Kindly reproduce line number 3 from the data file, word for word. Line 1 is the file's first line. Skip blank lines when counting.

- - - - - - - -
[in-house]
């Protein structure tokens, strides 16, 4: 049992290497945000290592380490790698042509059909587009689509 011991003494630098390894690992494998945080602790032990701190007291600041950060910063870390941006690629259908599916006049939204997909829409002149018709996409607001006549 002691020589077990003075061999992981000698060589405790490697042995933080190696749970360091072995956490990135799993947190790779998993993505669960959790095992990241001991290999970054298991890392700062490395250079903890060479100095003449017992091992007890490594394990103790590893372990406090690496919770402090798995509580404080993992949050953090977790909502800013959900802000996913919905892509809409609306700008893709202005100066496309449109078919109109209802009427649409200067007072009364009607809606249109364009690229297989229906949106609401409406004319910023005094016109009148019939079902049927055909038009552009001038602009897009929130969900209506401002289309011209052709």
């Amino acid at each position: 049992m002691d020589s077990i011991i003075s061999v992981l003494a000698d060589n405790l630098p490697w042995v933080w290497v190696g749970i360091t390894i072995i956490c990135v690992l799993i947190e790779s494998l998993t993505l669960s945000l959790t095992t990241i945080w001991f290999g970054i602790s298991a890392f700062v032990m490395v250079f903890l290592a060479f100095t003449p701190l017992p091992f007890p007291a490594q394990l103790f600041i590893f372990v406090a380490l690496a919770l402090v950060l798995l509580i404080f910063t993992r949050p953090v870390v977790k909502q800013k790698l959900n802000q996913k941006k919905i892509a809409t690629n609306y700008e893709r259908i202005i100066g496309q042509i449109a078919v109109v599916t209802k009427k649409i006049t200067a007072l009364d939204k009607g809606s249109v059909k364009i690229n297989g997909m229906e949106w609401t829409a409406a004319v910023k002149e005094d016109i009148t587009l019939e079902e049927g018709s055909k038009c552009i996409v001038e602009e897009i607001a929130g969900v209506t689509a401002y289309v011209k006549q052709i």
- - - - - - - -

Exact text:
């Amino acid at each position: 049992m002691d020589s077990i011991i003075s061999v992981l003494a000698d060589n405790l630098p490697w042995v933080w290497v190696g749970i360091t390894i072995i956490c990135v690992l799993i947190e790779s494998l998993t993505l669960s945000l959790t095992t990241i945080w001991f290999g970054i602790s298991a890392f700062v032990m490395v250079f903890l290592a060479f100095t003449p701190l017992p091992f007890p007291a490594q394990l103790f600041i590893f372990v406090a380490l690496a919770l402090v950060l798995l509580i404080f910063t993992r949050p953090v870390v977790k909502q800013k790698l959900n802000q996913k941006k919905i892509a809409t690629n609306y700008e893709r259908i202005i100066g496309q042509i449109a078919v109109v599916t209802k009427k649409i006049t200067a007072l009364d939204k009607g809606s249109v059909k364009i690229n297989g997909m229906e949106w609401t829409a409406a004319v910023k002149e005094d016109i009148t587009l019939e079902e049927g018709s055909k038009c552009i996409v001038e602009e897009i607001a929130g969900v209506t689509a401002y289309v011209k006549q052709i």